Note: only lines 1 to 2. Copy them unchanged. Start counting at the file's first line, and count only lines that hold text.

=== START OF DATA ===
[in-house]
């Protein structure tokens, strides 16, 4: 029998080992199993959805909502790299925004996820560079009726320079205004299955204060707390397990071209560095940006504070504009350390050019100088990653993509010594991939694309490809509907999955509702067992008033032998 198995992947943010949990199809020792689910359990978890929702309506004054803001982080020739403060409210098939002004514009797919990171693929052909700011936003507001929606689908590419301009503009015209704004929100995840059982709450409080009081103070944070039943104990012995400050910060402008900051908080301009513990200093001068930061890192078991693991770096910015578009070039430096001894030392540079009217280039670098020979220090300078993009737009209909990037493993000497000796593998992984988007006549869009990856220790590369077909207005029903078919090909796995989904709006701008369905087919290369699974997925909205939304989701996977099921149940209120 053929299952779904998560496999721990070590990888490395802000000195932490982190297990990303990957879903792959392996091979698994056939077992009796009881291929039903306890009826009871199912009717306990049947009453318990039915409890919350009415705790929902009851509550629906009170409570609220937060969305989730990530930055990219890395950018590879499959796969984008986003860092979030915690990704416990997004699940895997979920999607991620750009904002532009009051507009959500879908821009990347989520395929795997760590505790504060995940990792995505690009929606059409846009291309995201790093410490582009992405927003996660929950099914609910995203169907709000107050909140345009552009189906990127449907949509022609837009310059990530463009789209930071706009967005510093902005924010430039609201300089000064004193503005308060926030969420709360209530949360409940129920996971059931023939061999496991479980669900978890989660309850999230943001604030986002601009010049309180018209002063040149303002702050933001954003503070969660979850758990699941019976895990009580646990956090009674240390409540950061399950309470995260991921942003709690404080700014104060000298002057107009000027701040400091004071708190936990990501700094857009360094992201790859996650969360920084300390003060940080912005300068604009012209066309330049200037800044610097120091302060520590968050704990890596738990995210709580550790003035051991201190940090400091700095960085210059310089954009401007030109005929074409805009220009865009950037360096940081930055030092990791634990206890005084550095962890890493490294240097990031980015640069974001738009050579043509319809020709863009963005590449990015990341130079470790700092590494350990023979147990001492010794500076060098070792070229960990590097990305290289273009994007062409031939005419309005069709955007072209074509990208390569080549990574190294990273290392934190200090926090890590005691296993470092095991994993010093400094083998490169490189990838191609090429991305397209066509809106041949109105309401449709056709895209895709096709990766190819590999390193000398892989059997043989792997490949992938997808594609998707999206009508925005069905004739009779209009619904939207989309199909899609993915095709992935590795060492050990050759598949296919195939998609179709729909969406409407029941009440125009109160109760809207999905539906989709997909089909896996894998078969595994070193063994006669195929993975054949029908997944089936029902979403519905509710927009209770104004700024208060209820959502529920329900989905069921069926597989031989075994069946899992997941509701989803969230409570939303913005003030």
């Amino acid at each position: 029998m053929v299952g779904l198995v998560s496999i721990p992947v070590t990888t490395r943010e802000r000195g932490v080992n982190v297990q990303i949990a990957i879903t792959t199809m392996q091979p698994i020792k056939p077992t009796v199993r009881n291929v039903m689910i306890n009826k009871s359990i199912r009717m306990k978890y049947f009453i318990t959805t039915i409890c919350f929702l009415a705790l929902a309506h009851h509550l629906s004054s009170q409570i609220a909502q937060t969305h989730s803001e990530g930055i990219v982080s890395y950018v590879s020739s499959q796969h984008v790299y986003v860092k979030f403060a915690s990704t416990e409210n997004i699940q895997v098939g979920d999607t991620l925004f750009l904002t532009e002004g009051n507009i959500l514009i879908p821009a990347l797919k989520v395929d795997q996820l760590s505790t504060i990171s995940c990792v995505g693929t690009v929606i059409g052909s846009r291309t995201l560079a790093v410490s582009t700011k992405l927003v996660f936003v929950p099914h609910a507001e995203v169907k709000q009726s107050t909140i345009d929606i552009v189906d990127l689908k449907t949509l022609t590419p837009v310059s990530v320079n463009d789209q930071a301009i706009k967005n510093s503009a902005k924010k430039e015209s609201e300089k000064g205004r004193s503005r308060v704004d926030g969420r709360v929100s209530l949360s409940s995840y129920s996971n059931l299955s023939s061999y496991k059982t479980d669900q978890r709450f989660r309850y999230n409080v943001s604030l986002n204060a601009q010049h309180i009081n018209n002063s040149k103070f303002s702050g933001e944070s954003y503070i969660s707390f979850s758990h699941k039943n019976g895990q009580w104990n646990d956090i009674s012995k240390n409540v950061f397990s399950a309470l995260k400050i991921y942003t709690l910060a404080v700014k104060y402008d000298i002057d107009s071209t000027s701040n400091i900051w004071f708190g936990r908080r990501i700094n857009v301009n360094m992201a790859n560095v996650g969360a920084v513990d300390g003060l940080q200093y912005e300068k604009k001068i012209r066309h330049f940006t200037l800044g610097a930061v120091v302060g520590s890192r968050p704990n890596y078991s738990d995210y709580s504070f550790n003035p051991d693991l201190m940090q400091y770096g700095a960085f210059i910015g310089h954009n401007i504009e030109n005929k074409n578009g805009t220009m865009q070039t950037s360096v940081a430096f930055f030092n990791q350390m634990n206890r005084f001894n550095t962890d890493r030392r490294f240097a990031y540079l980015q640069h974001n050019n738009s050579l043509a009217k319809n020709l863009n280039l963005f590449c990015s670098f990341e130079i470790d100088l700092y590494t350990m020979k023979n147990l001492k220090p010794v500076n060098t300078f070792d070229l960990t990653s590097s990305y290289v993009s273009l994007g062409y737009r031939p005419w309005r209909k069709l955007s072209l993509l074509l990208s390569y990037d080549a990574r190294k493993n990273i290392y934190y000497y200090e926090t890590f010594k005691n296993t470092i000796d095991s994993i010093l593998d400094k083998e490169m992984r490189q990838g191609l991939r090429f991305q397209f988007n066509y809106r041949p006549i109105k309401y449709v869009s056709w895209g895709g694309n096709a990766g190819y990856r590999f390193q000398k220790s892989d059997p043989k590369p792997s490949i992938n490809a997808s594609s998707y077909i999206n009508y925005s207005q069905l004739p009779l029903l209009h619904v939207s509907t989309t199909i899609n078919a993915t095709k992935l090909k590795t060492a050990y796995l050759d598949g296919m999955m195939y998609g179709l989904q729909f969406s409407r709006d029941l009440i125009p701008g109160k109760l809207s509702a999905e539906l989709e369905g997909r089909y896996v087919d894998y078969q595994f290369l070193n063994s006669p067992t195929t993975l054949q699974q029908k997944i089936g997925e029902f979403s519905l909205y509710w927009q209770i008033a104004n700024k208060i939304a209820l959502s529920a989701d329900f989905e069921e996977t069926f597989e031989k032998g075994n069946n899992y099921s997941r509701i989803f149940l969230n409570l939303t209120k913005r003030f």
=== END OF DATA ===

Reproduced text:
[in-house]
């Protein structure tokens, strides 16, 4: 029998080992199993959805909502790299925004996820560079009726320079205004299955204060707390397990071209560095940006504070504009350390050019100088990653993509010594991939694309490809509907999955509702067992008033032998 198995992947943010949990199809020792689910359990978890929702309506004054803001982080020739403060409210098939002004514009797919990171693929052909700011936003507001929606689908590419301009503009015209704004929100995840059982709450409080009081103070944070039943104990012995400050910060402008900051908080301009513990200093001068930061890192078991693991770096910015578009070039430096001894030392540079009217280039670098020979220090300078993009737009209909990037493993000497000796593998992984988007006549869009990856220790590369077909207005029903078919090909796995989904709006701008369905087919290369699974997925909205939304989701996977099921149940209120 053929299952779904998560496999721990070590990888490395802000000195932490982190297990990303990957879903792959392996091979698994056939077992009796009881291929039903306890009826009871199912009717306990049947009453318990039915409890919350009415705790929902009851509550629906009170409570609220937060969305989730990530930055990219890395950018590879499959796969984008986003860092979030915690990704416990997004699940895997979920999607991620750009904002532009009051507009959500879908821009990347989520395929795997760590505790504060995940990792995505690009929606059409846009291309995201790093410490582009992405927003996660929950099914609910995203169907709000107050909140345009552009189906990127449907949509022609837009310059990530463009789209930071706009967005510093902005924010430039609201300089000064004193503005308060926030969420709360209530949360409940129920996971059931023939061999496991479980669900978890989660309850999230943001604030986002601009010049309180018209002063040149303002702050933001954003503070969660979850758990699941019976895990009580646990956090009674240390409540950061399950309470995260991921942003709690404080700014104060000298002057107009000027701040400091004071708190936990990501700094857009360094992201790859996650969360920084300390003060940080912005300068604009012209066309330049200037800044610097120091302060520590968050704990890596738990995210709580550790003035051991201190940090400091700095960085210059310089954009401007030109005929074409805009220009865009950037360096940081930055030092990791634990206890005084550095962890890493490294240097990031980015640069974001738009050579043509319809020709863009963005590449990015990341130079470790700092590494350990023979147990001492010794500076060098070792070229960990590097990305290289273009994007062409031939005419309005069709955007072209074509990208390569080549990574190294990273290392934190200090926090890590005691296993470092095991994993010093400094083998490169490189990838191609090429991305397209066509809106041949109105309401449709056709895209895709096709990766190819590999390193000398892989059997043989792997490949992938997808594609998707999206009508925005069905004739009779209009619904939207989309199909899609993915095709992935590795060492050990050759598949296919195939998609179709729909969406409407029941009440125009109160109760809207999905539906989709997909089909896996894998078969595994070193063994006669195929993975054949029908997944089936029902979403519905509710927009209770104004700024208060209820959502529920329900989905069921069926597989031989075994069946899992997941509701989803969230409570939303913005003030």